M.T.A. director says coming toll hikes will pay for pension costs, barely
If the Metropolitan Transportation Authority votes to raise fares and tolls for a 7.5 percent revenue increase, as currently planned, nearly all of the resulting revenue will go toward covering the rising costs for employee health care and pensions.
That’s what the agency’s director of government affairs Hilary Ring told the City Council’s transportation committee this afternoon.
“Essentially the fare increase and the toll increase is almost dollar-for-dollar being eaten up by our increase in pension and retiree health care costs,” Ring said.
The increases, proposed for 2013 and 2015, are expected to bring the agency $900 million in additional revenue by 2015, against an estimated $810 million in additional employee costs. The planned increases follow service cuts and toll hikes instituted early last year.
(In a recent meeting with the authority's citizens’ advisory committee, M.T.A. head Joe Lhota said there would be no more service cuts to tie together the $12 billion budget.)
“It’s hard for me to believe that we’re going to have that type of an increase and we’re going to have no restoration and no improvements in services,” said Council transportation chair James Vacca.
Though the board still has to go through a final draft and public hearings before a vote on the toll hikes in December, the increase is likely to pass unless the agency gets an unexpected windfall.
When Vacca asked Ring if the plan could be avoided, Ring said, “No, I mean that’s the plan. The board obviously has to make that determination, the M.T.A. board, but right now, I don’t see any way to avoid that. We need that revenue.”
Along with the rising costs, the hikes are made necessary by lower-than-expected tax revenue, according to M.T.A. budget director Douglas Johnson. He said falling Wall Street bonuses could could cause a “modest reduction” of agency revenue.
The M.T.A. has looked at other revenue streams and cost savings. It expects $250 million for leasing or selling off real-estate assets like its offices on Madison Avenue near Grand Central Terminal.
The only bright spot, amid the red ink, came when Ring commended House Republicans for appearing to back off of a federal transportation bill that would threaten approximately $1 billion in federal money for local capital projects.
Staten Island Councilwoman Debi Rose asked Ring about cash tolls on the Verrazano-Narrows Bridge which she said were already too high at $13.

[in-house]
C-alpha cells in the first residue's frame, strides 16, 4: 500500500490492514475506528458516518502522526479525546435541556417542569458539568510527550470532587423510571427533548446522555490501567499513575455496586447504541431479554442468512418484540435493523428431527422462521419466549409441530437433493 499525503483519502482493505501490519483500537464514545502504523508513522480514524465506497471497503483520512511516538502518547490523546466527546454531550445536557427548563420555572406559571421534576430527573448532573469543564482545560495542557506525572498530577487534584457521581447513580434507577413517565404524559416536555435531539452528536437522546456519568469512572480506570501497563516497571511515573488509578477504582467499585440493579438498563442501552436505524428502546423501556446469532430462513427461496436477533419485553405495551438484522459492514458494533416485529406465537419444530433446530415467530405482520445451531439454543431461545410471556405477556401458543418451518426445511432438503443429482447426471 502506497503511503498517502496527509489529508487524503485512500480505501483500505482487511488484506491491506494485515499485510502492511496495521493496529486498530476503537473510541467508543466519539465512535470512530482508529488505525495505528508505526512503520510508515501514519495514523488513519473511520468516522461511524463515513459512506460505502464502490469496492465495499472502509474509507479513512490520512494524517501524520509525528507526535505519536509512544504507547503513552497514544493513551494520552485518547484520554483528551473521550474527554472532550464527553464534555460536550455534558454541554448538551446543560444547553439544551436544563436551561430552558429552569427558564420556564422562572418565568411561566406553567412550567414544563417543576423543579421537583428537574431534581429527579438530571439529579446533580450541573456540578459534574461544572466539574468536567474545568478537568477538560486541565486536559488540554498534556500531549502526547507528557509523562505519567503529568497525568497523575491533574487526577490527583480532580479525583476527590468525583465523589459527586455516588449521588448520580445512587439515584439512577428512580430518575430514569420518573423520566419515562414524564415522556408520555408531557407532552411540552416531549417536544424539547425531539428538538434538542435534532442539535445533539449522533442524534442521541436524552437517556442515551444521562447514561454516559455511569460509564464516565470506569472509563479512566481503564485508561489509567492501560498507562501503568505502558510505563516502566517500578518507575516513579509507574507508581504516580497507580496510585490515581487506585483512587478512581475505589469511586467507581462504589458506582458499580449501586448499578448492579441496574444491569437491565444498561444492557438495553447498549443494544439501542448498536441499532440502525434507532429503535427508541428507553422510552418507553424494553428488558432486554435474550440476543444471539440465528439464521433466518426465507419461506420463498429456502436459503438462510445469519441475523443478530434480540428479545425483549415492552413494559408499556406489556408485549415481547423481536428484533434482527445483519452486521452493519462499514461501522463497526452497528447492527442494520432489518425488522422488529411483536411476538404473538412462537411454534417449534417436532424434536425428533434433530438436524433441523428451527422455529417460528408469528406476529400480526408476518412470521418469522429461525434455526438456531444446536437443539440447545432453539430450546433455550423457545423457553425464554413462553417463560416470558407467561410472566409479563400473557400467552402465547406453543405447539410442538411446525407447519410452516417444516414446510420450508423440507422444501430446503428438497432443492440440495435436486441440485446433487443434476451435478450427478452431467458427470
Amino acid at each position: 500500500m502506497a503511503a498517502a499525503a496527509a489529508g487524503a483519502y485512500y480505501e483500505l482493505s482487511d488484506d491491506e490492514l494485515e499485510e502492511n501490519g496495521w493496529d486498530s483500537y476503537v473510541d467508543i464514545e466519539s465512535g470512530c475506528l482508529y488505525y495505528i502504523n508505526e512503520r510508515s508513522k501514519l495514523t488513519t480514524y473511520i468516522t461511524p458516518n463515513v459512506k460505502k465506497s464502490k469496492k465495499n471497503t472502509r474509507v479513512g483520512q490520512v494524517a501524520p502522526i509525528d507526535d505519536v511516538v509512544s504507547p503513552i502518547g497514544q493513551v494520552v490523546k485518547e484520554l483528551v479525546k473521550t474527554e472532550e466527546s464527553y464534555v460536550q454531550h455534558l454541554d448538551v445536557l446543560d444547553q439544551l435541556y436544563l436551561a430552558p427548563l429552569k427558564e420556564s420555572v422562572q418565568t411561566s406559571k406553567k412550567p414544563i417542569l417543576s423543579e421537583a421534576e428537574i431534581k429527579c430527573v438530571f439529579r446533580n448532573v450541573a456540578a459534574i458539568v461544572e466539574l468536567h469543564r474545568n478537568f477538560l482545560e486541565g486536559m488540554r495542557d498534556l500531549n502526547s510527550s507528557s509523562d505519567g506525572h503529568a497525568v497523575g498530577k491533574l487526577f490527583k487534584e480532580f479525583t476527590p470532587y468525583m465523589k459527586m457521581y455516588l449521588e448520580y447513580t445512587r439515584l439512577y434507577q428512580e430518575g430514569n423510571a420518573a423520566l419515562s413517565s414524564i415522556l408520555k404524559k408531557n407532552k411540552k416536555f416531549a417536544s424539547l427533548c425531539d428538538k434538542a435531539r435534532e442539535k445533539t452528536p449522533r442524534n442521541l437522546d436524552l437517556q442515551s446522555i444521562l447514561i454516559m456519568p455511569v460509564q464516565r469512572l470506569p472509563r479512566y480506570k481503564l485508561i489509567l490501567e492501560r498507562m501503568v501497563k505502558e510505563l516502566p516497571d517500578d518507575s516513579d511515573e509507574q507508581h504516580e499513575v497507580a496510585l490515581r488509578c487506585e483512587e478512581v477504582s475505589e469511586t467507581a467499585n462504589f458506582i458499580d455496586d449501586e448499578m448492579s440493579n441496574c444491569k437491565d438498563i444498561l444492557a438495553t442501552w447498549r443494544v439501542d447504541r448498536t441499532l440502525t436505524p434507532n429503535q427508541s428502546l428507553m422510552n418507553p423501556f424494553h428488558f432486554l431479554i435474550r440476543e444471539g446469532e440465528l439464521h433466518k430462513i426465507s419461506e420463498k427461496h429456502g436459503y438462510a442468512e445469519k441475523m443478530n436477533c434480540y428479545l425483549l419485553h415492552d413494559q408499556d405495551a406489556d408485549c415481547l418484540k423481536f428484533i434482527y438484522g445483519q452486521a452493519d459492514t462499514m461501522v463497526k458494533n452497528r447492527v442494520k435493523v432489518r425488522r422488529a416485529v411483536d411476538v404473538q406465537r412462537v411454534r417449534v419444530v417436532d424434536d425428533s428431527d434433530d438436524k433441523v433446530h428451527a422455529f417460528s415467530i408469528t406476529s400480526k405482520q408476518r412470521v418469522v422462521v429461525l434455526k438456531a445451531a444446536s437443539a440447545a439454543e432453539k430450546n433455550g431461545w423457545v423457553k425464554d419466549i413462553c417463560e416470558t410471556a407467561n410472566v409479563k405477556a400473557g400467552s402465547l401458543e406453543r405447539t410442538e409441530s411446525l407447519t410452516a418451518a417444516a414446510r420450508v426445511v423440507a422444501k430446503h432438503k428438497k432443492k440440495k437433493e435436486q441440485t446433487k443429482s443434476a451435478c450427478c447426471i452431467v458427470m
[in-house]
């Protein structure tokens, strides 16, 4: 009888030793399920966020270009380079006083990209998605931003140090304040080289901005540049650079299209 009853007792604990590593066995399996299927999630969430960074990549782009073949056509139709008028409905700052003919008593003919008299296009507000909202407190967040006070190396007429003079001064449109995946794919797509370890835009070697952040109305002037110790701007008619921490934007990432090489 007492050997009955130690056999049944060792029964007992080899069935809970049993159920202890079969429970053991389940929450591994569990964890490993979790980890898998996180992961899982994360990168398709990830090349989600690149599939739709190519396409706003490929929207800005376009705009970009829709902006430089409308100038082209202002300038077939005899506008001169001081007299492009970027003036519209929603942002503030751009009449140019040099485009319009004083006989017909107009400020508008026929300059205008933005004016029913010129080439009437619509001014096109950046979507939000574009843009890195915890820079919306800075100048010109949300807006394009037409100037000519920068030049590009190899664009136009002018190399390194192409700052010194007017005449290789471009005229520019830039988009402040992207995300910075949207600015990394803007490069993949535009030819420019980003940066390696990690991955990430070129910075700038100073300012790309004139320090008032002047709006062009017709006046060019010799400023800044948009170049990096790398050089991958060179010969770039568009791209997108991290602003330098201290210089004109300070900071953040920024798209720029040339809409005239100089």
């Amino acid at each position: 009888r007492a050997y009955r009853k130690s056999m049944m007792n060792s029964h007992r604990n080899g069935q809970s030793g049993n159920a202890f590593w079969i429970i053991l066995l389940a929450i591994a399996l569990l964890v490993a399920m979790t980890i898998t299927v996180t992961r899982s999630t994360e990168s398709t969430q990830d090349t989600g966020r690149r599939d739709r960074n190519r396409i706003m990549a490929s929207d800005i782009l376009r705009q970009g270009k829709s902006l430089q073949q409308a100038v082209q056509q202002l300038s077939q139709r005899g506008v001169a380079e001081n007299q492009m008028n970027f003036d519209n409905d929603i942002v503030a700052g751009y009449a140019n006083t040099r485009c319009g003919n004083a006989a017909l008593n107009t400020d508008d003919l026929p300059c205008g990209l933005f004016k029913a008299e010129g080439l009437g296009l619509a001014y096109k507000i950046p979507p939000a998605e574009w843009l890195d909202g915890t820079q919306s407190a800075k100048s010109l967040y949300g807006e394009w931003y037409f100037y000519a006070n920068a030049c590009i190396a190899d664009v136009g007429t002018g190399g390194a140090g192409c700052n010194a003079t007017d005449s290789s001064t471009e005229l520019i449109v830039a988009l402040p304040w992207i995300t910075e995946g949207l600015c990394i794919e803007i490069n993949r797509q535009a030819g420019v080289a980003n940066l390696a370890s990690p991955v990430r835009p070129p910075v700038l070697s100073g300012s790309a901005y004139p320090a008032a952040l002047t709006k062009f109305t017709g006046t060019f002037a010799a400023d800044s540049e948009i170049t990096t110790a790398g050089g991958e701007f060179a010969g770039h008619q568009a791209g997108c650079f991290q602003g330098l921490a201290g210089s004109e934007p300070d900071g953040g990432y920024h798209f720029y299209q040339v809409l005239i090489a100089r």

“I would imagine it’ll be in the mix like all of everything else, but I can’t tell you how much,” Ring said.
He pointed out that EZ-Pass tolls cost less than cash tolls and could potentially be raised in parity with the others.
“I want the record to reflect that I think that’s ridiculous and I would not be supporting any toll raise for the Verrazano Bridge,” Rose said.
Flushing councilman Peter Koo congratulated the M.T.A. for keeping service running all night, but said many stops looked like third-world stations in their current form. He said the nearby Park Place station had peeling paint.
“I mean this is a first-world city and we cannot even do basic maintenance," Koo said. "When you walk on the platforms, they’re dirty."
Ring said some were cleaner than others.
“The station I go through every day at Times Square, I mean you could practically eat off the floor there," Ring said. "It’s just amazing.”
The Council has little more than advisory power over the M.T.A.’s budget, but Vacca asked the four agency representatives to at least think carefully before they vote. He said afterward the agency hasn’t taken into account state dedicated revenues or potentially increasing ridership.
In 2012, New York City is expected to contribute $782 million to New York City Transit for operating expenses and $100 million in capital funds to build projects.
Asked by a reporter during a break in the hearing whether he would be open to using more city money to aid the M.T.A., Vacca said he could be open to it, but things hadn't yet gotten to that point.
“I think this year the city may have an opportunity to look at that,” he said. “I think that we’re in a little better financial situation than we have in the past, but then of course we want assurance from the M.T.A. that if we do do that, what does that mean, and what are they coming to the table with in so much as their resources and their revenue.”
Separately, the hearing addressed two other budget matters. Prior to the M.T.A. testimony, Taxi and Limousine chairman David Yassky asked for the Council's help to extend the city's authority to collect more than $20 million in outstanding fines. And Department of Transportation commissioner Janette Sadik-Khan testified to cost savings within her department, including some achieved by installing Muni-meters.